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Extract Directly from Time Machine

Normally you use Time Machine to restore lost data in a file like this: within the Time Machine interface, you go back to the time the file was not yet messed up, and you restore it to replace the file you have now.

You can also elect to keep both, but the restored file takes the name and place of the current one. So, if you have made changes since the backup took place that you would like to keep, they are lost, or you have to mess around a bit to merge changes, rename files, and trash the unwanted one.

As an alternative, you can browse the Time Machine backup volume directly in the Finder like any normal disk, navigate through the chronological backup hierarchy, and find the file which contains the lost content.

Once you've found it, you can open it and the current version of the file side-by-side, and copy information from Time Machine's version of the file into the current one, without losing any content you put in it since the backup was made.

Submitted by
Eolake Stobblehouse


Nothing Like A Little Bigotry To Brighten Your Day

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Everyone knows that Silicon Valley is an expensive place to do business, and I've heard warnings that unless the area does more for business, companies will immigrate to more favorable locations. I doubt we'll see refugees fleeing for the Nevada border any time soon, but companies like Apple are locating new facilities in other states, most notably Texas, and specifically, in Austin, Texas.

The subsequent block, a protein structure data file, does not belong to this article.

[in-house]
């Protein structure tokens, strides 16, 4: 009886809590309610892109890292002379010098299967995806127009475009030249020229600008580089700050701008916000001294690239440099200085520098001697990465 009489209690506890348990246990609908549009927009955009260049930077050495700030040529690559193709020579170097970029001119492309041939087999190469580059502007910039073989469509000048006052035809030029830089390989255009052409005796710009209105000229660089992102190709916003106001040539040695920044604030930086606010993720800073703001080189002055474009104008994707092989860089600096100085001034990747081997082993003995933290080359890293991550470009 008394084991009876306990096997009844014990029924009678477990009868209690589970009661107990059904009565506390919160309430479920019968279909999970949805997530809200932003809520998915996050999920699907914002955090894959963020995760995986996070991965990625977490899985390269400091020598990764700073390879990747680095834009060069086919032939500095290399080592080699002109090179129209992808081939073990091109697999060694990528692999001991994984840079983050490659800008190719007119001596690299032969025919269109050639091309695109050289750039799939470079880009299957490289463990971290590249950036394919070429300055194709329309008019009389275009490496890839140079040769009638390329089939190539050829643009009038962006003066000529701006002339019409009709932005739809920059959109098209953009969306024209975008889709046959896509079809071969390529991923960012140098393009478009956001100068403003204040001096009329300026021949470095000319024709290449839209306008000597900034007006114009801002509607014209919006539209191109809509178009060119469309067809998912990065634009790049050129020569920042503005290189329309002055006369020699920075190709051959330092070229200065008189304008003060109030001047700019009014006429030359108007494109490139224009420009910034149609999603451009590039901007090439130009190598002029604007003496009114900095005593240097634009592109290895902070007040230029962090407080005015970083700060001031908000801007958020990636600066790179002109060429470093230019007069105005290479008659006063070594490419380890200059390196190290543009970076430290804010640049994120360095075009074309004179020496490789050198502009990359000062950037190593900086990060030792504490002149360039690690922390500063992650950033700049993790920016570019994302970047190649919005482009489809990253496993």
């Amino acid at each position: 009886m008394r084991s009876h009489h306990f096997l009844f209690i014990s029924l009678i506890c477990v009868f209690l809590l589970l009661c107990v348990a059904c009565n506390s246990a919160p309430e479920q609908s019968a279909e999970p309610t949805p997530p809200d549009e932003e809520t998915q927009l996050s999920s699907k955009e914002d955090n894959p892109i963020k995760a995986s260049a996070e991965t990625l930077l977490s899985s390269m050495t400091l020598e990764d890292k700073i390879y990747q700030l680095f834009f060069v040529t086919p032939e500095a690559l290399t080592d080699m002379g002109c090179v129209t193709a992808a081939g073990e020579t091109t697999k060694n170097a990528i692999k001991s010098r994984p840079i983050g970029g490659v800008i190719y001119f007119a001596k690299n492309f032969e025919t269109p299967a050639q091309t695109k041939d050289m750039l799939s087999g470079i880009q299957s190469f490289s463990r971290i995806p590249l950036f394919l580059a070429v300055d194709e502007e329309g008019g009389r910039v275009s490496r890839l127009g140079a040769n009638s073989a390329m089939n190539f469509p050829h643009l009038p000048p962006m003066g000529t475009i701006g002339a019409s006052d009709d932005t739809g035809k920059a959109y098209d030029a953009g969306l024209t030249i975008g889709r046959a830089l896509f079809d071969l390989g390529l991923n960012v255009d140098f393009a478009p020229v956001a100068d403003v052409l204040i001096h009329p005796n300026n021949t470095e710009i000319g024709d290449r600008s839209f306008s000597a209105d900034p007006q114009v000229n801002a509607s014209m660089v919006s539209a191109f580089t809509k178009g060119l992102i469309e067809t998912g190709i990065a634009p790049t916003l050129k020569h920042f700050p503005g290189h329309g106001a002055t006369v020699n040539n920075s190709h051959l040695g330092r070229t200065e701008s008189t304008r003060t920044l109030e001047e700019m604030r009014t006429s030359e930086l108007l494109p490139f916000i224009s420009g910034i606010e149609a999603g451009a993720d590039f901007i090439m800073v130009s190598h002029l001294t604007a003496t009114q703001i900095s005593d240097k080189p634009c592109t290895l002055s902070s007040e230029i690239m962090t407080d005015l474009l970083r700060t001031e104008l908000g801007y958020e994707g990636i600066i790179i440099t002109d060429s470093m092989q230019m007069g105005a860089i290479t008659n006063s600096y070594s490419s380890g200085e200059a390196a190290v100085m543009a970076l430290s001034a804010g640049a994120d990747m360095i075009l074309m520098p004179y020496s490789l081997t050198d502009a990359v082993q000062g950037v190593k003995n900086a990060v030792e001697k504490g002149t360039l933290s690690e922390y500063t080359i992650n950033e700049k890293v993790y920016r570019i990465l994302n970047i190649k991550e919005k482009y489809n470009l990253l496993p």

Apple hoped to establish a 130 acre, $80 million business park just outside of Austin, in Williamson County, and had asked the Williamson County Commissioners for a $750,000 tax rebate in exchange for spending gobs of money on the facility and creating an estimated 700 jobs in the area. Last week the county commissioners rejected Apple's proposal, not because of the financial aspects of the deal, but because Apple offers benefits to domestic partners of homosexual employees. Few companies are so progressive in this respect, although Microsoft has a similar policy.

Apple spokeswoman Lisa Byrne, sounding somewhat stunned, said in a radio interview that the company would not push the proposal further unless the commissioners reconsidered their three to two decision. I was bothered most by the sheer bigotry of the action - these commissioners seem to equate this policy with the encouragement of homosexuality, ignoring the fact that homosexuality, if a decision at all, certainly isn't one based on whether or not companies offer health benefits to partners. In that radio interview, one of commissioners went so far as to claim that allowing so many homosexuals into the area (in their eyes, most of the 700 jobs would obviously be filled by gays) would result in broken homes. Hmm? Welcome to the myth of the 1950's. Whatever one's views on the subject, the real world today contains homosexuals, and it's interesting to see the denial of that fact spill over into the money-driven world of big business.

I'm most surprised, and somewhat impressed, by the fact that the commissioners came out and announced the reasoning behind rejecting Apple's proposal. It would have been far easier for them to reject it for some trumped-up reason, and then to congratulate each other for having turned back the gay menace at the gates of decency (as defined by the Williamson Country border). Enough said - maybe Apple will locate the facility near Seattle instead.


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